The creation of the Department of Homeland Security set off a major reshuffling in the government's law enforcement structure. The goal was to improve cooperation by bringing together agencies -- many of them with law enforcement duties -- that had been scattered in several other departments.
However, DHS is not the only place to look for law enforcement job opportunities. Several other major departments, most notably the Justice Department, have substantial law enforcement units.
Homeland Security Department
The DHS Bureau of Customs and Border Protection took over many responsibilities of the old U.S. Customs Service as well as the border patrol investigation and enforcement functions of the old Immigration and Naturalization Service.
DHS also includes the U.S. Coast Guard, the Transportation Security Administration, the Secret Service, and the Federal Protective Service which provides security in federal buildings owned or leased by the General Services Administration, the governments landlord agency. Most major Defense Department sites are under control of DoD, which provides its own security forces, both military and civilian.
At TSA, the most visible employees are passenger screeners, but the agency also is in charge of baggage screening. Air Marshals provide security on board airplanes.
Many positions in the U.S. Coast Guard are uniformed military, but the agency has a civilian workforce that includes criminal investigative and inspector positions.
The Secret Service is best known for protecting the President but it also enforces laws on counterfeiting, forgery, thefts and various forms of fraud. It has both a uniformed division and a division of special agents.
The Justice Department oversees the FBI, the DEA, the U.S. Marshals Service, ATF, and the Federal Bureau of Prison.
FBI special agents conduct investigations in organized crime, white-collar crime, financial crime, civil rights violations, bank robbery, kidnapping, terrorism, foreign counterintelligence, fugitive and drug trafficking matters, and other violations of federal statutes.
The Drug Enforcement Administration commonly has positions in criminal investigative work for special agents, forensic chemists, and intelligence research. The responsibilities of the special agents, which make up the agencys backbone, include conducting surveillance, infiltrating drug trafficking organizations, confiscating illegal drugs, and conducting money laundering investigations.
The U.S. Marshals Service provides security services in the federal court system, including transportation and maintaining custody of prisoners, guarding prisoners in court, serving civil and criminal warrants, and seizing property under court orders.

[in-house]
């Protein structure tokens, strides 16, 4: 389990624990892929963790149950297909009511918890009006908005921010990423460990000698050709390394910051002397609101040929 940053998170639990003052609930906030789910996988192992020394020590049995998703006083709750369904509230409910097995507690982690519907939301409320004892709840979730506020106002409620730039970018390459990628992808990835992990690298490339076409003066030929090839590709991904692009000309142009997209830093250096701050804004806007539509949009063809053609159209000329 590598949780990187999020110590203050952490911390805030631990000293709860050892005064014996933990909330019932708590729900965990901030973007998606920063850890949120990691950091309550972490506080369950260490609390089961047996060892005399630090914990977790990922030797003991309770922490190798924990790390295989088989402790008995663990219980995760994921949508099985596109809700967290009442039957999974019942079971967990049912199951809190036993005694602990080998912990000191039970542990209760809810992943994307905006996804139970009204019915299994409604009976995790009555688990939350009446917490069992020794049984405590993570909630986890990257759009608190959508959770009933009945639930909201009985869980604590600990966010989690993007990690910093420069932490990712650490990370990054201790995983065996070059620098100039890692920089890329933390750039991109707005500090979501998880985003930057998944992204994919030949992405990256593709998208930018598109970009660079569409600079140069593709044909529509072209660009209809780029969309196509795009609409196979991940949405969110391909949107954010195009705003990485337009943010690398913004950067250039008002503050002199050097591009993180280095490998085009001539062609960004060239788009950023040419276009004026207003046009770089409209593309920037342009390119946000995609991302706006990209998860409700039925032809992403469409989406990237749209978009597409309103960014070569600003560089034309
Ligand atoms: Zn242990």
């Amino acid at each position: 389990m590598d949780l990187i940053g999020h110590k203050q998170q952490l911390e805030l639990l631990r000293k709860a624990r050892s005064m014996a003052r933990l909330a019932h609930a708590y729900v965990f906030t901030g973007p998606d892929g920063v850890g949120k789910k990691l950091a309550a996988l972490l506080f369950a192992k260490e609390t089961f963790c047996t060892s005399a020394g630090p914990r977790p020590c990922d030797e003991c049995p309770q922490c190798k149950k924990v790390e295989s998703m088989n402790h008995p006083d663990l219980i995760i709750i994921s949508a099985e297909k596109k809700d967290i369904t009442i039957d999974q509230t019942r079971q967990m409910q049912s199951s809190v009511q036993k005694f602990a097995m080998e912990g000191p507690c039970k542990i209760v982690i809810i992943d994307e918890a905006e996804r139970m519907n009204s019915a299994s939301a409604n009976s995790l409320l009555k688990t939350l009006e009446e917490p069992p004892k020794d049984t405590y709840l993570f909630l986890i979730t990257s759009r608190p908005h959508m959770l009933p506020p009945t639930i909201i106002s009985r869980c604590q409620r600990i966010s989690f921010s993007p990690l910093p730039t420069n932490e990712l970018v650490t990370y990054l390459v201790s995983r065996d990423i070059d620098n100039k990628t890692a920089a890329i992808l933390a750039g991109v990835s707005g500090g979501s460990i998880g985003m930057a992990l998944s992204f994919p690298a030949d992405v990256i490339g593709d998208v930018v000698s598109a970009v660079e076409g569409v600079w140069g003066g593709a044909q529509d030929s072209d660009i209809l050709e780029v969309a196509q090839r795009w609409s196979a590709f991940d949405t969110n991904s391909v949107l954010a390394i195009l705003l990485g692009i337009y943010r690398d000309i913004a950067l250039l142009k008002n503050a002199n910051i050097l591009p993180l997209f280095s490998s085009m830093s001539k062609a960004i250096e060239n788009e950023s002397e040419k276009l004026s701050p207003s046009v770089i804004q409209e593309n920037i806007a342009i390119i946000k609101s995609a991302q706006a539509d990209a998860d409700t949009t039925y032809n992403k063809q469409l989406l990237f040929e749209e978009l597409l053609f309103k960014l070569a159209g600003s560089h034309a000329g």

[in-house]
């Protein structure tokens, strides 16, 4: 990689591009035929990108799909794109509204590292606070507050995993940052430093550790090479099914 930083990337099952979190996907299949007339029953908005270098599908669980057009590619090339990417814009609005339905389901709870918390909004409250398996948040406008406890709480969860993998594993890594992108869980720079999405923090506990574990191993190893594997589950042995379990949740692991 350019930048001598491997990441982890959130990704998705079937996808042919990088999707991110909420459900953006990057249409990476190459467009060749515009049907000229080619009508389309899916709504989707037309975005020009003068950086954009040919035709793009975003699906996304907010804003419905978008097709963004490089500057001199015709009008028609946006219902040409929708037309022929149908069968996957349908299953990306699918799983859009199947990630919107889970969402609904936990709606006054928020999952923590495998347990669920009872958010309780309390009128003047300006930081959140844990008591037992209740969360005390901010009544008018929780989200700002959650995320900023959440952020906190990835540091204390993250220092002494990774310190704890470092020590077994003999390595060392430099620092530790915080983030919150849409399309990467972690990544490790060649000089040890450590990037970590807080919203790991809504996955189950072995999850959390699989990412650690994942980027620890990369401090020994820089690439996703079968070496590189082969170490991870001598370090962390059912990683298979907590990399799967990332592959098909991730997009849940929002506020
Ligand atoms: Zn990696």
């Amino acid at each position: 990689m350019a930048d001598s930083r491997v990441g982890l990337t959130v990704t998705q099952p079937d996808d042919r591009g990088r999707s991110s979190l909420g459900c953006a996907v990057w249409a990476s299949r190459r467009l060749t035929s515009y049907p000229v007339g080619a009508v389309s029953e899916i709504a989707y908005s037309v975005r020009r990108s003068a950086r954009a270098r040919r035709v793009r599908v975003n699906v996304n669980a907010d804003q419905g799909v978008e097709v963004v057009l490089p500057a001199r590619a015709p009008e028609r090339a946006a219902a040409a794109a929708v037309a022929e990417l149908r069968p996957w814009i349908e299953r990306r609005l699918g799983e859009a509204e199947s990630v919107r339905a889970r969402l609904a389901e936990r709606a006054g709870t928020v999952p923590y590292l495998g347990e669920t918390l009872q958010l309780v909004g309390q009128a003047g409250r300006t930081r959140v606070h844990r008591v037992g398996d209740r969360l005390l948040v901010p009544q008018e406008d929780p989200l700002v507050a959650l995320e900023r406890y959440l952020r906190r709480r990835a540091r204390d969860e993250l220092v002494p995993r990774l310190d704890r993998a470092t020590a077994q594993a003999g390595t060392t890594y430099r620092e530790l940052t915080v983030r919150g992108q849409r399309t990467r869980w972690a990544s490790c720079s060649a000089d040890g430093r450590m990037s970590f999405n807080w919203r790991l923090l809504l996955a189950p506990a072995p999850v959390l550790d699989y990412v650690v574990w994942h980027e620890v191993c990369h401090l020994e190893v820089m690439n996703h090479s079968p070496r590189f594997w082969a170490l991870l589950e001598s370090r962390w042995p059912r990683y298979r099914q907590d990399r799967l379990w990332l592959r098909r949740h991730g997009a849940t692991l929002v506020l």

The Bureau of Alchohol, Tobacco, Firearms and Explosives (ATF), which was renamed and moved to Justice from Treasury during the law enforcement reorganization, has the leading role in investigation of international arms trafficking, illegal arms movement.
The Federal Bureau of Prisons provides security, medical care and other services in federal prisons. Virtually all prisons have ongoing needs for correctional officers, who make up the largest part of the agency workforce.
The United States Park Police provides law enforcement services to designated areas within the National Park Service (primarily the Washington, D.C., New York City, and San Francisco, metropolitan areas) including monuments and memorials.
The Treasury Department oversees the
The Internal Revenue Service criminal investigation special agents, who investigate money laundering and tax evasion cases.
Most large federal agencies have an office of inspector general, which, looks for fraud, waste, abuse and potential criminal conduct. The IGs collectively form the Presidents Council on Integrity and Efficiency, which maintains a website with a centralized job listing for IG investigative and law enforcement personnel.
Federal Police Forces in the Capital Area
Several agencies have police forces working primarily or exclusively in the Washington, D.C. area to protect headquarters buildings, employees and top officials.
· A Department of Defense police force protects the Pentagon and its grounds
· A Treasury Department police force protects the Bureau of Engraving and Printing
· A postal police force protects U.S. Postal Service headquarters
· A Health and Human Services police force protects the National Institutes of Health
· A U.S. Mint police force protects the Mint headquarters.
On Capitol Hill, the U.S. Capitol Police, an arm of Congress, has primary jurisdiction over congressional buildings, parks, and streets. The Government Printing Office maintains a police force, as does the Library of Congress and the U.S. Supreme Court
Editor's note: This updated article by Eric Yoder, was aquired by washingtonpost.com on February 10, 2003.